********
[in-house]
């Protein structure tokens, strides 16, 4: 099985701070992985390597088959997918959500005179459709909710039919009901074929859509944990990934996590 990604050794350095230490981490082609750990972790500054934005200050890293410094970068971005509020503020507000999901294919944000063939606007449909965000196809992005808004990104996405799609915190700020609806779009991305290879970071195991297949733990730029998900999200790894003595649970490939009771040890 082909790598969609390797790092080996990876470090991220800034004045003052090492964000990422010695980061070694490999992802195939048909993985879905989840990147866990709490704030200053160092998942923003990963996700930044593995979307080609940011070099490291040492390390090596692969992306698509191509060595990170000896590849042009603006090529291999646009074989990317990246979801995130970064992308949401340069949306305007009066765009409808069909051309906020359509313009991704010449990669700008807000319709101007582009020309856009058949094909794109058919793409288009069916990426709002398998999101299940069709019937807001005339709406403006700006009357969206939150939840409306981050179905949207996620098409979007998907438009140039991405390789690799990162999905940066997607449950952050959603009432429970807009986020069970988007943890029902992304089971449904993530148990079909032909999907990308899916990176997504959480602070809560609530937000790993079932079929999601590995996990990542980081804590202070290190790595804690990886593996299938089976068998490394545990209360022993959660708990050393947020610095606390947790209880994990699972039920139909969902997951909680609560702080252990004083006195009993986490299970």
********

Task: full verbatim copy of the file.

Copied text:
[in-house]
């Protein structure tokens, strides 16, 4: 099985701070992985390597088959997918959500005179459709909710039919009901074929859509944990990934996590 990604050794350095230490981490082609750990972790500054934005200050890293410094970068971005509020503020507000999901294919944000063939606007449909965000196809992005808004990104996405799609915190700020609806779009991305290879970071195991297949733990730029998900999200790894003595649970490939009771040890 082909790598969609390797790092080996990876470090991220800034004045003052090492964000990422010695980061070694490999992802195939048909993985879905989840990147866990709490704030200053160092998942923003990963996700930044593995979307080609940011070099490291040492390390090596692969992306698509191509060595990170000896590849042009603006090529291999646009074989990317990246979801995130970064992308949401340069949306305007009066765009409808069909051309906020359509313009991704010449990669700008807000319709101007582009020309856009058949094909794109058919793409288009069916990426709002398998999101299940069709019937807001005339709406403006700006009357969206939150939840409306981050179905949207996620098409979007998907438009140039991405390789690799990162999905940066997607449950952050959603009432429970807009986020069970988007943890029902992304089971449904993530148990079909032909999907990308899916990176997504959480602070809560609530937000790993079932079929999601590995996990990542980081804590202070290190790595804690990886593996299938089976068998490394545990209360022993959660708990050393947020610095606390947790209880994990699972039920139909969902997951909680609560702080252990004083006195009993986490299970």